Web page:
Select Page

Thai cuisine has a very distinct flavour that sets it apart from other culinary areas. The mix of salty, sweet, spicy and sour dishes makes many people’s taste buds sing with delight. What exactly is it that gives Thai dishes that amazing taste? Here are a few of the ingredients we use here at Thai Pudpong.

 

Galangal

Galangal is actually a grouping of spices from the same family. Similar to ginger, galangal is often used in Thai dishes and other parts of Asia. The galangal plant has multiple variants: greater galangal, lesser galangal and kaempferia galangal. While each one has a distinct flavour and texture, they all have similar taste qualities that work well with many Asian types of meats and fish.

 

Kaffir Lime

In many Thai dishes, the leaves of the kaffir lime tree are used. These thick, green leaves give dishes a lemon-lime aroma and flavour that is so distinct in Thai cooking. When using the kaffir lime for Thai cuisine, chefs will generally use the leaves and occasionally the rind, leaving the juice out for the most part. Fresh kaffir leaves can be cut thinly and used on top of salads, while the kafir lime rind can be used as a zest or in curry pastes.

 

Palm Sugar

Palm sugar is used in many Asian dishes in replacement of traditional sugars. You can find some palm sugar that is labelled based on which palm tree it has been harvested from. The main sources for harvesting palm sugar are Palmyra, date, nipa, sugar and coconut palm trees. While each one can have a slightly different taste, they all encompass the same type of sweetness and can be easily interchanged in recipes and dishes.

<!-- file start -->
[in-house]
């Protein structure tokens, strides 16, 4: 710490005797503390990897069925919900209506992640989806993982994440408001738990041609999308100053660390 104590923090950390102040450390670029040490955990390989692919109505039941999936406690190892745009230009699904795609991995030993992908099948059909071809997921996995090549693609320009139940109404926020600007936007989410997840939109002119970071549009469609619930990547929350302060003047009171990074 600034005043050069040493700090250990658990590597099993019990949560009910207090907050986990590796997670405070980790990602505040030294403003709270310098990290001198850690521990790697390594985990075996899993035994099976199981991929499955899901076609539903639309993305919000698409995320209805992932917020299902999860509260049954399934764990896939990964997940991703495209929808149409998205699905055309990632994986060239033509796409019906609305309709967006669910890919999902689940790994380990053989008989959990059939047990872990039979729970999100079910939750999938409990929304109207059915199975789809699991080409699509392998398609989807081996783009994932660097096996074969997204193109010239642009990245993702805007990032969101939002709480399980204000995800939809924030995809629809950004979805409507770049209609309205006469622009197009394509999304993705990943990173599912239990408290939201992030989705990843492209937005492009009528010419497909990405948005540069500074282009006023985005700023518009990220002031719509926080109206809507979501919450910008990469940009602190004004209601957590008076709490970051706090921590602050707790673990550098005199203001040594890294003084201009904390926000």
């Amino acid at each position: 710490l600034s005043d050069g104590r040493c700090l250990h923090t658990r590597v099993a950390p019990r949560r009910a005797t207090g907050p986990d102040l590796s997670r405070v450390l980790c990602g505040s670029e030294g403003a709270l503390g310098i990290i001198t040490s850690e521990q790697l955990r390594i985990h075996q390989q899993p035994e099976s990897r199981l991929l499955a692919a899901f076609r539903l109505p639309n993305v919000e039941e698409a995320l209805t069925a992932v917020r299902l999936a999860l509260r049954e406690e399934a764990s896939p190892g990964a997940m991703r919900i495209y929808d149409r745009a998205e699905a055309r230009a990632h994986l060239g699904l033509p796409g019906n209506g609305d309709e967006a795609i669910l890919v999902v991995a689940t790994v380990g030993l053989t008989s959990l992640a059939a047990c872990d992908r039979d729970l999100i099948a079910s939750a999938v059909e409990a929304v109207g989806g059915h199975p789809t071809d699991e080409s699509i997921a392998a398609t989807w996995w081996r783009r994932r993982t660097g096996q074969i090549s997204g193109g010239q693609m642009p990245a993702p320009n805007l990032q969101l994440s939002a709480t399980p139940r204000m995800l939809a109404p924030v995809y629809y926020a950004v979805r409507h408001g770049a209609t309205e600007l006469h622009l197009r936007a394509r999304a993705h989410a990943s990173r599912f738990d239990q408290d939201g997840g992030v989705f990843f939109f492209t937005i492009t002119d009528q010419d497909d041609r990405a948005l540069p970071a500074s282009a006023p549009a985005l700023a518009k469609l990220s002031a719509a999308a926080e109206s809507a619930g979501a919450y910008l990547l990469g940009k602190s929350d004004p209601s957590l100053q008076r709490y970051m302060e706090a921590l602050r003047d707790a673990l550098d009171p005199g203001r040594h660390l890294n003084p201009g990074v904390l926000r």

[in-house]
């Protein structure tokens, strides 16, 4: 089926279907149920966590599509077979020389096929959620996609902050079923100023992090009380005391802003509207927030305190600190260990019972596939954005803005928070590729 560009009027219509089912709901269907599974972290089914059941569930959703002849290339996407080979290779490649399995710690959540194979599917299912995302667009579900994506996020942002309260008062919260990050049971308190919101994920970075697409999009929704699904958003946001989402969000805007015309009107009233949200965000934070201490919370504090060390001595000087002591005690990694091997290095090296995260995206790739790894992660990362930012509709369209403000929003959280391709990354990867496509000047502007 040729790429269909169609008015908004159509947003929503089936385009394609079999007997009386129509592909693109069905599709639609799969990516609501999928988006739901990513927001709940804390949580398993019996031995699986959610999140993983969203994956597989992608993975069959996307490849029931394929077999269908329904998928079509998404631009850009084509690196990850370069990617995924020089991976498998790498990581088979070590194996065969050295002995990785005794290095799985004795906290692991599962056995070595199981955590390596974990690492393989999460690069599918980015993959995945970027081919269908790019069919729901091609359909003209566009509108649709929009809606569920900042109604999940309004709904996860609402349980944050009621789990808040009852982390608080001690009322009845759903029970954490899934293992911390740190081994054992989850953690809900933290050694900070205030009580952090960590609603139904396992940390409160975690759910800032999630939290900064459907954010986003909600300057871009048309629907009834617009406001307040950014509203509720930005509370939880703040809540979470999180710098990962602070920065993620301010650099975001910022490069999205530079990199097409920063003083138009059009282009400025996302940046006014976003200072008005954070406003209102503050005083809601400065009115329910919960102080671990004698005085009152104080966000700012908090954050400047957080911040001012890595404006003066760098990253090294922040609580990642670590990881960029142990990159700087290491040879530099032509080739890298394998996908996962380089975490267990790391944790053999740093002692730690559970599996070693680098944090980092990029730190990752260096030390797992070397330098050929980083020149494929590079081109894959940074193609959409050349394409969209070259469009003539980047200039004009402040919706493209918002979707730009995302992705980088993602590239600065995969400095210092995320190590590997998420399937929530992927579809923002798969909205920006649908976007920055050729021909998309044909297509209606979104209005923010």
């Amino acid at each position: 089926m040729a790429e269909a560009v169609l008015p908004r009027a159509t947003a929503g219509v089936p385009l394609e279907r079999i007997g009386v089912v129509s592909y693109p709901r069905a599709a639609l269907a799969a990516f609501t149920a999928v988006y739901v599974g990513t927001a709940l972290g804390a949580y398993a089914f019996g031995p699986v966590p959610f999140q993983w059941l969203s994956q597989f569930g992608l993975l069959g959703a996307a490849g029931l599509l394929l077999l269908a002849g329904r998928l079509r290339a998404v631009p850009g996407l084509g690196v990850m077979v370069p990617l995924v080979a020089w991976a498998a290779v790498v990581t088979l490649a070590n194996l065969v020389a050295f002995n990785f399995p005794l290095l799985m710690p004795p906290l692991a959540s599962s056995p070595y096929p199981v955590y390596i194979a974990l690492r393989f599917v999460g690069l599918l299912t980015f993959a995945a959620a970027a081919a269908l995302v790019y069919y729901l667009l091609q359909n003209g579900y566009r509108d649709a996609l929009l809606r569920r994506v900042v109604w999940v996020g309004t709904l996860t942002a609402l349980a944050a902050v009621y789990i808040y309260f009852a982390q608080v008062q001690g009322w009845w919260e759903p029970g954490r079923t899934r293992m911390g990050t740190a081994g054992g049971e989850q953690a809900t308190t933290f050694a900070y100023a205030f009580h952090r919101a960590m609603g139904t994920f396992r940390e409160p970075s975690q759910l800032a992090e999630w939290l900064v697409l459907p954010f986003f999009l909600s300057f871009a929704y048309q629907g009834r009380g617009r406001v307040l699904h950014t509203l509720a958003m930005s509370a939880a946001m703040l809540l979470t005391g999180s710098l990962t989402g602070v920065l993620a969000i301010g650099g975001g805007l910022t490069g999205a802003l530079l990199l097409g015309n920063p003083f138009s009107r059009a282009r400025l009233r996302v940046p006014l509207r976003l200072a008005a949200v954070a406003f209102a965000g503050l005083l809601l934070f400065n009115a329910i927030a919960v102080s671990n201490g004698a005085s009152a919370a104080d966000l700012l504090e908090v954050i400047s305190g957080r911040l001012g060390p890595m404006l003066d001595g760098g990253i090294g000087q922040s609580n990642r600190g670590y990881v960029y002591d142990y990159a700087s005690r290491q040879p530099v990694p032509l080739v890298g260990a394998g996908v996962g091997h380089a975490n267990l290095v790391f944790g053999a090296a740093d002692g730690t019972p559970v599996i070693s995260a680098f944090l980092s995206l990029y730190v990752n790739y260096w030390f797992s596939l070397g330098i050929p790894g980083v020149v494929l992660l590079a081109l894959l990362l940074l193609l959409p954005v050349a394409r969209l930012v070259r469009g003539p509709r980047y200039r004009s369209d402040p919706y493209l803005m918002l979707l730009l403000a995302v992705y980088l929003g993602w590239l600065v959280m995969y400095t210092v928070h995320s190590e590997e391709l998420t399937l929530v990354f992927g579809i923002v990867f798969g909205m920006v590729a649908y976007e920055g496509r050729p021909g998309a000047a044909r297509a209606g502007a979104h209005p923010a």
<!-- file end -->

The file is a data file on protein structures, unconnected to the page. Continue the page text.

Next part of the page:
Tamarind

Tamarind comes from the tamarind tree which is native to parts of Africa. The tree produces a fruit that is mashed into a pulp and used in a variety of dishes across the globe. By itself, the young fruit of the tamarind tree is considered too sour, but it works well with other spices and flavours, especially savory dishes. The fruit becomes less sour as it ages and is more enjoyable to eat alone. Tamarind can be ground down and mixed into a paste that is used for many different kinds of dishes throughout Asia. The seeds can even be used in textile and other manufacturing processes due to its hardness.

 

Is your mouth watering? Visit us at Thai Pudpong for authentic Thai cuisine.